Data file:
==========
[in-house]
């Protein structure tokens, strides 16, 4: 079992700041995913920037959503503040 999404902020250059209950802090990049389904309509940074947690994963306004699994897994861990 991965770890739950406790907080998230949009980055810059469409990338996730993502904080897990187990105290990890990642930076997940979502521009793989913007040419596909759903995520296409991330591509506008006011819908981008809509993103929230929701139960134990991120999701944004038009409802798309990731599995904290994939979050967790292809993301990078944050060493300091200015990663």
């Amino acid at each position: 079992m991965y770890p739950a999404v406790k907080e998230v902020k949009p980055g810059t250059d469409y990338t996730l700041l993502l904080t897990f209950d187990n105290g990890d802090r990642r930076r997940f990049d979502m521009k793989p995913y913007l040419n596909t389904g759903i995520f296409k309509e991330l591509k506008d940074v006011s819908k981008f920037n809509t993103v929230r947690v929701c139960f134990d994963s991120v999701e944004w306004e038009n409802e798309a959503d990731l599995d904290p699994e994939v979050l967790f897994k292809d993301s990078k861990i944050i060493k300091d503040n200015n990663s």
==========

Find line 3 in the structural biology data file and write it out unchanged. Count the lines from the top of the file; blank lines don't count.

């Amino acid at each position: 079992m991965y770890p739950a999404v406790k907080e998230v902020k949009p980055g810059t250059d469409y990338t996730l700041l993502l904080t897990f209950d187990n105290g990890d802090r990642r930076r997940f990049d979502m521009k793989p995913y913007l040419n596909t389904g759903i995520f296409k309509e991330l591509k506008d940074v006011s819908k981008f920037n809509t993103v929230r947690v929701c139960f134990d994963s991120v999701e944004w306004e038009n409802e798309a959503d990731l599995d904290p699994e994939v979050l967790f897994k292809d993301s990078k861990i944050i060493k300091d503040n200015n990663s």